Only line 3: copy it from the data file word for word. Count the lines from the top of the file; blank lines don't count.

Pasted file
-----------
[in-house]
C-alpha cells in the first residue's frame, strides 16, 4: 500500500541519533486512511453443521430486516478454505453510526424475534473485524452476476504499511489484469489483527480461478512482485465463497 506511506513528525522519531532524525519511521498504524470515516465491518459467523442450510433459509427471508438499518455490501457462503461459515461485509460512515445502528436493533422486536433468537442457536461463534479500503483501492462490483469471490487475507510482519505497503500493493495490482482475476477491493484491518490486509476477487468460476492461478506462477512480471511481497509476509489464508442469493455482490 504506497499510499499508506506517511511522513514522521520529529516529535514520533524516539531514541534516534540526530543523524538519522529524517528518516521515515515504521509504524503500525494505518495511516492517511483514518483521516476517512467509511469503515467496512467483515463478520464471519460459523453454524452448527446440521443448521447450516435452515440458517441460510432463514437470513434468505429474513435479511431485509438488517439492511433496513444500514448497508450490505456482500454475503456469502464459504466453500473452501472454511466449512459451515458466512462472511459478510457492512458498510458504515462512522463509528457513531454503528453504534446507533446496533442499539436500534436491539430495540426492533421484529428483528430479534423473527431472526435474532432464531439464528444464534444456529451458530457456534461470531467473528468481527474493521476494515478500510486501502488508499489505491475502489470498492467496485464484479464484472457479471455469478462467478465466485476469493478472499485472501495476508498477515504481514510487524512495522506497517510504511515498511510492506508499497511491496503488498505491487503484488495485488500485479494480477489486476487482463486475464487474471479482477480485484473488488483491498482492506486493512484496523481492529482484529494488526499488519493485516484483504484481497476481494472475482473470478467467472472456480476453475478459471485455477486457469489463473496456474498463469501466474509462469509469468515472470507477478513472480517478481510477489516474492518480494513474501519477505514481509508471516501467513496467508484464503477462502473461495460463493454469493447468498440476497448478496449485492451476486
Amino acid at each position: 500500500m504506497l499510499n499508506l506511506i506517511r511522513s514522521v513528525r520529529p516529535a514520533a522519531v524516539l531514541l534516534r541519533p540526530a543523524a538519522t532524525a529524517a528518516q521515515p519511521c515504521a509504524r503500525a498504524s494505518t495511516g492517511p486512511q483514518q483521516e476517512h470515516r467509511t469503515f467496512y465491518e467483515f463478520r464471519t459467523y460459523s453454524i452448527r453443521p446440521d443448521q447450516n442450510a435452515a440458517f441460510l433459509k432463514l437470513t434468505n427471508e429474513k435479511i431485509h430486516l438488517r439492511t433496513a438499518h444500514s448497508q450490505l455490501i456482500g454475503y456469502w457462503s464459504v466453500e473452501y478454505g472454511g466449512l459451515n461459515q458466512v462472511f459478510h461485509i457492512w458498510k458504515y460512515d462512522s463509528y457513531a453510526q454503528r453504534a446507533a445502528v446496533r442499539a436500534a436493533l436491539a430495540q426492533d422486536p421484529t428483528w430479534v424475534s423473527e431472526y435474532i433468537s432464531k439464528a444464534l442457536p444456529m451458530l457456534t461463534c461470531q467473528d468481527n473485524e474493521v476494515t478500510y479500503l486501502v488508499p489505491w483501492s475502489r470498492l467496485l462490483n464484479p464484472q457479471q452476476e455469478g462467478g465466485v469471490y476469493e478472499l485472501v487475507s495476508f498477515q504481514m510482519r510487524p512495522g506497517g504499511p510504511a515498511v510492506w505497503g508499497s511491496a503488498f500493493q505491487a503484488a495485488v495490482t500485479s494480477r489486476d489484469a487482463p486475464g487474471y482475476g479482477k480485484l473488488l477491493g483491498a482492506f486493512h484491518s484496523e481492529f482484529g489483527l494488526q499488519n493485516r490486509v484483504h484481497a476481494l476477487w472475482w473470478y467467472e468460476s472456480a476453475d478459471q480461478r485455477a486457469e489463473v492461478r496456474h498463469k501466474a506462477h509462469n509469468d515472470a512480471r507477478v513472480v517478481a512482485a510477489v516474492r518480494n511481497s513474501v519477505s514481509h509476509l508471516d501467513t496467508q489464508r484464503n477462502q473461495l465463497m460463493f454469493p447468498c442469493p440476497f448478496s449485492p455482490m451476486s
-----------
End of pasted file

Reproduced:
Amino acid at each position: 500500500m504506497l499510499n499508506l506511506i506517511r511522513s514522521v513528525r520529529p516529535a514520533a522519531v524516539l531514541l534516534r541519533p540526530a543523524a538519522t532524525a529524517a528518516q521515515p519511521c515504521a509504524r503500525a498504524s494505518t495511516g492517511p486512511q483514518q483521516e476517512h470515516r467509511t469503515f467496512y465491518e467483515f463478520r464471519t459467523y460459523s453454524i452448527r453443521p446440521d443448521q447450516n442450510a435452515a440458517f441460510l433459509k432463514l437470513t434468505n427471508e429474513k435479511i431485509h430486516l438488517r439492511t433496513a438499518h444500514s448497508q450490505l455490501i456482500g454475503y456469502w457462503s464459504v466453500e473452501y478454505g472454511g466449512l459451515n461459515q458466512v462472511f459478510h461485509i457492512w458498510k458504515y460512515d462512522s463509528y457513531a453510526q454503528r453504534a446507533a445502528v446496533r442499539a436500534a436493533l436491539a430495540q426492533d422486536p421484529t428483528w430479534v424475534s423473527e431472526y435474532i433468537s432464531k439464528a444464534l442457536p444456529m451458530l457456534t461463534c461470531q467473528d468481527n473485524e474493521v476494515t478500510y479500503l486501502v488508499p489505491w483501492s475502489r470498492l467496485l462490483n464484479p464484472q457479471q452476476e455469478g462467478g465466485v469471490y476469493e478472499l485472501v487475507s495476508f498477515q504481514m510482519r510487524p512495522g506497517g504499511p510504511a515498511v510492506w505497503g508499497s511491496a503488498f500493493q505491487a503484488a495485488v495490482t500485479s494480477r489486476d489484469a487482463p486475464g487474471y482475476g479482477k480485484l473488488l477491493g483491498a482492506f486493512h484491518s484496523e481492529f482484529g489483527l494488526q499488519n493485516r490486509v484483504h484481497a476481494l476477487w472475482w473470478y467467472e468460476s472456480a476453475d478459471q480461478r485455477a486457469e489463473v492461478r496456474h498463469k501466474a506462477h509462469n509469468d515472470a512480471r507477478v513472480v517478481a512482485a510477489v516474492r518480494n511481497s513474501v519477505s514481509h509476509l508471516d501467513t496467508q489464508r484464503n477462502q473461495l465463497m460463493f454469493p447468498c442469493p440476497f448478496s449485492p455482490m451476486s